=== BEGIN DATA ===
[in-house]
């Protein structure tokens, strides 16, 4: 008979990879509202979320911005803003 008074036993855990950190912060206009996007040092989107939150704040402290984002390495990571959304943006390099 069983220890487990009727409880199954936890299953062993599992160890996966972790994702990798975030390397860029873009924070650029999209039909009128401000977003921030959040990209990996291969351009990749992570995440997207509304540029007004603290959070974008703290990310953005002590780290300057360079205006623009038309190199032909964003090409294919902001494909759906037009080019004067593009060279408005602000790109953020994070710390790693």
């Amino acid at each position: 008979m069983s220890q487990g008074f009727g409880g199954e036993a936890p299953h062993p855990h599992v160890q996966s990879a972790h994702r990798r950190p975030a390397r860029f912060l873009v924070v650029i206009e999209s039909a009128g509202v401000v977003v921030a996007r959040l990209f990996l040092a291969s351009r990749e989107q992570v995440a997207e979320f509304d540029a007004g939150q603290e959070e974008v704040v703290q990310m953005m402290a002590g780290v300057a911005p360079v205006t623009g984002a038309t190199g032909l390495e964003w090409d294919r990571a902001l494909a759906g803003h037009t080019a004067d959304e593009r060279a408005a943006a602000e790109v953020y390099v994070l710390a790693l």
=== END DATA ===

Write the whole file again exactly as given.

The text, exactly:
[in-house]
């Protein structure tokens, strides 16, 4: 008979990879509202979320911005803003 008074036993855990950190912060206009996007040092989107939150704040402290984002390495990571959304943006390099 069983220890487990009727409880199954936890299953062993599992160890996966972790994702990798975030390397860029873009924070650029999209039909009128401000977003921030959040990209990996291969351009990749992570995440997207509304540029007004603290959070974008703290990310953005002590780290300057360079205006623009038309190199032909964003090409294919902001494909759906037009080019004067593009060279408005602000790109953020994070710390790693």
């Amino acid at each position: 008979m069983s220890q487990g008074f009727g409880g199954e036993a936890p299953h062993p855990h599992v160890q996966s990879a972790h994702r990798r950190p975030a390397r860029f912060l873009v924070v650029i206009e999209s039909a009128g509202v401000v977003v921030a996007r959040l990209f990996l040092a291969s351009r990749e989107q992570v995440a997207e979320f509304d540029a007004g939150q603290e959070e974008v704040v703290q990310m953005m402290a002590g780290v300057a911005p360079v205006t623009g984002a038309t190199g032909l390495e964003w090409d294919r990571a902001l494909a759906g803003h037009t080019a004067d959304e593009r060279a408005a943006a602000e790109v953020y390099v994070l710390a790693l």